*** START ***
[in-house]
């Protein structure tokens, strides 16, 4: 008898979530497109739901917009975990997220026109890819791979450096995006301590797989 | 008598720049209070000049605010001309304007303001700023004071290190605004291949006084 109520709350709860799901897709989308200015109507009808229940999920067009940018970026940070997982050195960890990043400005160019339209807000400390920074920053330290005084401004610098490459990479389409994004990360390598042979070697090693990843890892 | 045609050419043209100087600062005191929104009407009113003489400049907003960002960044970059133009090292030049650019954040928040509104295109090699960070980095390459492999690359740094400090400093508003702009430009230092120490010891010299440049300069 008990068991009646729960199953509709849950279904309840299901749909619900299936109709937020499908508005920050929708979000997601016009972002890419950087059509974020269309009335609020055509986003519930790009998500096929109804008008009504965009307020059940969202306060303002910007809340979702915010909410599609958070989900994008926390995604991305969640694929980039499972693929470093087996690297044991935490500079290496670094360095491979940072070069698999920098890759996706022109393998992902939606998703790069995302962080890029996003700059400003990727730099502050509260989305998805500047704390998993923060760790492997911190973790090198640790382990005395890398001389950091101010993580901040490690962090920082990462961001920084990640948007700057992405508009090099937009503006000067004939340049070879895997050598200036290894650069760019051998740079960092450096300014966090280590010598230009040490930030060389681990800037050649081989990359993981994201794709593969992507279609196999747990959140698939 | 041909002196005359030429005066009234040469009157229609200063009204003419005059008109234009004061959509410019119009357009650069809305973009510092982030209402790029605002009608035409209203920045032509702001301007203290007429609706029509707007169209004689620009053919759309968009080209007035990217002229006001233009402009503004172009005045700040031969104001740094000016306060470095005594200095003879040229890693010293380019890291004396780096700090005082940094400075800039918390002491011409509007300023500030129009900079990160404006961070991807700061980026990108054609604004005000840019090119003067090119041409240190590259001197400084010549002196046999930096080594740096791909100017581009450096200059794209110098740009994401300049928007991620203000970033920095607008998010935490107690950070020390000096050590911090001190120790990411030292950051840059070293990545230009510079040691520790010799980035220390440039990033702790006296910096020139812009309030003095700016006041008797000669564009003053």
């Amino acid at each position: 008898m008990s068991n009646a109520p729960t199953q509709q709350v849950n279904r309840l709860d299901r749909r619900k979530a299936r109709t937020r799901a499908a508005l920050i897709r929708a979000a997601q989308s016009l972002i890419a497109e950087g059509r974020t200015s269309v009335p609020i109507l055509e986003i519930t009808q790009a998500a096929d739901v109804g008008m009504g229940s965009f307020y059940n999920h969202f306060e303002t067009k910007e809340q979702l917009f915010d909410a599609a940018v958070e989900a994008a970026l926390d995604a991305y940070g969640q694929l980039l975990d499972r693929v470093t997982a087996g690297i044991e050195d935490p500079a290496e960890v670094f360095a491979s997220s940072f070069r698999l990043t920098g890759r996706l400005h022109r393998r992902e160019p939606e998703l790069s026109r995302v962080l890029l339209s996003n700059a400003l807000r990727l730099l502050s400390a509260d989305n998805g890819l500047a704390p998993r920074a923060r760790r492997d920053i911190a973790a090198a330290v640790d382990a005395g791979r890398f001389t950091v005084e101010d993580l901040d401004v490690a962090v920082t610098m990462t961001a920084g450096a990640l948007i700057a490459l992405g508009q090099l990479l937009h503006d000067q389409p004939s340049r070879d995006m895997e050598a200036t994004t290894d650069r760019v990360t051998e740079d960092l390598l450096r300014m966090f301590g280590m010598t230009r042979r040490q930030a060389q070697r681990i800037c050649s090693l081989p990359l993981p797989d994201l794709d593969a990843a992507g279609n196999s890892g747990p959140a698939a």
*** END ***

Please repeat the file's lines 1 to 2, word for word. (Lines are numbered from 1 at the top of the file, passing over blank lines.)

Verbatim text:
[in-house]
């Protein structure tokens, strides 16, 4: 008898979530497109739901917009975990997220026109890819791979450096995006301590797989 | 008598720049209070000049605010001309304007303001700023004071290190605004291949006084 109520709350709860799901897709989308200015109507009808229940999920067009940018970026940070997982050195960890990043400005160019339209807000400390920074920053330290005084401004610098490459990479389409994004990360390598042979070697090693990843890892 | 045609050419043209100087600062005191929104009407009113003489400049907003960002960044970059133009090292030049650019954040928040509104295109090699960070980095390459492999690359740094400090400093508003702009430009230092120490010891010299440049300069 008990068991009646729960199953509709849950279904309840299901749909619900299936109709937020499908508005920050929708979000997601016009972002890419950087059509974020269309009335609020055509986003519930790009998500096929109804008008009504965009307020059940969202306060303002910007809340979702915010909410599609958070989900994008926390995604991305969640694929980039499972693929470093087996690297044991935490500079290496670094360095491979940072070069698999920098890759996706022109393998992902939606998703790069995302962080890029996003700059400003990727730099502050509260989305998805500047704390998993923060760790492997911190973790090198640790382990005395890398001389950091101010993580901040490690962090920082990462961001920084990640948007700057992405508009090099937009503006000067004939340049070879895997050598200036290894650069760019051998740079960092450096300014966090280590010598230009040490930030060389681990800037050649081989990359993981994201794709593969992507279609196999747990959140698939 | 041909002196005359030429005066009234040469009157229609200063009204003419005059008109234009004061959509410019119009357009650069809305973009510092982030209402790029605002009608035409209203920045032509702001301007203290007429609706029509707007169209004689620009053919759309968009080209007035990217002229006001233009402009503004172009005045700040031969104001740094000016306060470095005594200095003879040229890693010293380019890291004396780096700090005082940094400075800039918390002491011409509007300023500030129009900079990160404006961070991807700061980026990108054609604004005000840019090119003067090119041409240190590259001197400084010549002196046999930096080594740096791909100017581009450096200059794209110098740009994401300049928007991620203000970033920095607008998010935490107690950070020390000096050590911090001190120790990411030292950051840059070293990545230009510079040691520790010799980035220390440039990033702790006296910096020139812009309030003095700016006041008797000669564009003053």